The various pieces of the device 10 may be adhered together so that screws are not necessary. The device 10 may be designed so that the connecting unit 18 is made adjustable to adjust the gap between the units 14, 16 to accommodate the device 10 to different hand sizes. If desired, the device 10 may be attached directly to a PDA.

FIGS. 5-6 show a hand and a finger, such as a distal portion 97 of the palm 106 bearing against the device 10. More particularly, the device 10 is placed below a metacarpophalangeal (MCP) joint 98 so that the device 10 may register movements of the finger portion 100 relative to the meta carpal bone 103 of the hand 12. Preferably, the portion 23 should be positioned beyond or behind the joint 98 so that the portion 23 is positioned behind the proximal phalanx 100 of the finger. When the portion 100 is moved downwardly relative to the bone 103 to reduce an angle alphal, as best shown in FIG. 5, to an angle alpha2, as best shown in FIG. 6 a the output, related to the actual finger to which portion 100 belongs, is from the individual sensors, 54 a . . . 54 x, transformed through the linear combination to a value that is changed proportionally to the metacarpophalangeal joint angle. It should be noted that the lower unit 14 may be made of a stiff material and that the activating finger does not deform the lower unit 14. The sensors 54 a . . . 54 x may be used to measure changes in a capacitance of the sensors close to the moving finger.

More particularly, movements in the metacarpophalangeal joint 98, disposed between the proximal phalanx 100 and the meta carpal bone 103 of the hand 12, is measured. As shown in FIG. 6 b, when the middle finger 90 moves downwardly by a movement in the metacarpophalangeal joint 98, the sensors 54 d, 54 e and 54 f change their values more than the sensors 54 a to 54 c and 54 g to 54 x. The changes of the values of 54 d to 54 f are by the linear combinations of all sensors resulting in a change in the output for the middle finger, whereas the other linear combinations for other finger movements are changed less.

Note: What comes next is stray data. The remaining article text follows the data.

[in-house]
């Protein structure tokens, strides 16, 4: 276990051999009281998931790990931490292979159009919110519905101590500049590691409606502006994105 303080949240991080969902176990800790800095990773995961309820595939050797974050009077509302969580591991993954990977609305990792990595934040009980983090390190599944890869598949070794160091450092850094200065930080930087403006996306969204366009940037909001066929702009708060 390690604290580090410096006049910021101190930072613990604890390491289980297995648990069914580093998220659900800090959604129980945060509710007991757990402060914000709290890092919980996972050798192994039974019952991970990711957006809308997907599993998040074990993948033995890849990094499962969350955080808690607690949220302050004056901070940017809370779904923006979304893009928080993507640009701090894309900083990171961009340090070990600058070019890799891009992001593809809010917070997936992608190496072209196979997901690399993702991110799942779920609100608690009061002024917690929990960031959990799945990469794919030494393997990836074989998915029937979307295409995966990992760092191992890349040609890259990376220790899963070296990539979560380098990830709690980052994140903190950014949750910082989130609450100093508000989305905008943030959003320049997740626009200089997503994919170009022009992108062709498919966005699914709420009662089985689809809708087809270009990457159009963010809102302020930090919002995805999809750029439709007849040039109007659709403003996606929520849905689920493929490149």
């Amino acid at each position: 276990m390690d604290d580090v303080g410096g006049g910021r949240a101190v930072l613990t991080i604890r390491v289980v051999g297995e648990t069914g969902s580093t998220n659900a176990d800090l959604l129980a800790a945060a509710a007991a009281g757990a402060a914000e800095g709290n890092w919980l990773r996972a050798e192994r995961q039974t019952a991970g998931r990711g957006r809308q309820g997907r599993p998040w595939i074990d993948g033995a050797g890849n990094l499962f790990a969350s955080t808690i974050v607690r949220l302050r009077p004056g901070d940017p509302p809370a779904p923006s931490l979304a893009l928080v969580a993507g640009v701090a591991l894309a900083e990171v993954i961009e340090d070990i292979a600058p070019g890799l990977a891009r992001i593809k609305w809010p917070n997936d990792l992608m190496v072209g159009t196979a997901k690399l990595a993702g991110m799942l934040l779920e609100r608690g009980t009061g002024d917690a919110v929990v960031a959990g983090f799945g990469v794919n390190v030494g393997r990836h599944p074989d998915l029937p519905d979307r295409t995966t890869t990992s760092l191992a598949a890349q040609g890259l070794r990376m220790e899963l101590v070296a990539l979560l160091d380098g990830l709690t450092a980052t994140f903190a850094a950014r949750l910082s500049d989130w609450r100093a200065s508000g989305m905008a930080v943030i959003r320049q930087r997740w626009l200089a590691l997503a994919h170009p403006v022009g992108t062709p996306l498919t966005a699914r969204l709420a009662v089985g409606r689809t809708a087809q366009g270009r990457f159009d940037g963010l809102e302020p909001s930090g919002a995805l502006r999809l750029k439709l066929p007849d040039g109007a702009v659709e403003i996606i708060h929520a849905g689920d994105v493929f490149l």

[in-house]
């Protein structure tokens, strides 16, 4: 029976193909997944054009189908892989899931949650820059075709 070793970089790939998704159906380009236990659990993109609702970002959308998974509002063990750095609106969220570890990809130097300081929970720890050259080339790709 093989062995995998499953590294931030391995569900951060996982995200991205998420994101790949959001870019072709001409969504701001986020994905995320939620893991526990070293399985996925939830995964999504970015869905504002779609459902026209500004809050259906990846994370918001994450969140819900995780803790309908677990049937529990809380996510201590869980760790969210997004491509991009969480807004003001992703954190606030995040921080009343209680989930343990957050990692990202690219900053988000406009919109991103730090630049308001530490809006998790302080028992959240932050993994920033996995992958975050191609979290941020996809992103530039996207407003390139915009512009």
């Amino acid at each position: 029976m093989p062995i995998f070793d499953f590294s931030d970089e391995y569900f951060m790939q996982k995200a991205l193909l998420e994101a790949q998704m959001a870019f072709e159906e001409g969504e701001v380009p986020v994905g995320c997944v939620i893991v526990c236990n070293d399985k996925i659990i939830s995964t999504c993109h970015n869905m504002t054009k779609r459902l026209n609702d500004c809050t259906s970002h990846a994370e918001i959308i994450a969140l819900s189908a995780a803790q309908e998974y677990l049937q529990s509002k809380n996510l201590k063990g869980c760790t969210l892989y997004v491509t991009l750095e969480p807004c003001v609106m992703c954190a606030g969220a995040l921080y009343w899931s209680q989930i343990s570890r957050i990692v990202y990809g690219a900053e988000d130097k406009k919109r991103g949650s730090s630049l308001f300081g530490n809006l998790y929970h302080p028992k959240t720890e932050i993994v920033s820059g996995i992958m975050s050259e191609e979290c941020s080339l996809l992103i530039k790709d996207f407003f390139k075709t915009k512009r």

The linear combination for the middle finger changes in size of the metacarpophalangeal joint angle so that the sensor 54 can continuously register the different positions. The angle alphal may be close to 180° or slightly less. The bending of the finger 90 is registered by the individual sensors 54 d to 54 f. It is to be understood that the finger 90 is used as an example and the same principle applies to all the fingers.

The device 10 may also have a first function button 63 on the portion 70 engaged by pressing the unit 30 downwards with the thumb and a second function button 65 engaged by pressing the unit 30 upwards or inwards with the thumb. The function 63 may be used for but not limited to an on/off function. It may also be possible to deactivate the device 10 by a certain finger movement or by not using the device for a certain time.

As mentioned above, when the device 10 of the present invention is used as a text input device, it is not necessary that the user is actually using a conventional keyboard. It is sufficient to move the fingers as if the user is typing such as by pressing the fingers against a table surface or thigh to move the proximal phalanx of a finger and thereby changing the angle of the metacarpophalangeal joints of the hands. Because the sensors are continuously sending signals and these signals are continuously measured, it is possible to pre-set a signaling level that will trigger an event that a finger impact has occurred. It is important to note that it is not necessary for the user or operator to hit a specific spot on the table or whatever surface the fingers are hitting. It is enough to make a sufficient movement in the metacarpophalangeal joints to transmit a signal regardless where on the table surface the fingertips hit. It is also important to note that the fingers do not necessarily have to be in active contact with the front portion 22 to activate the sensors.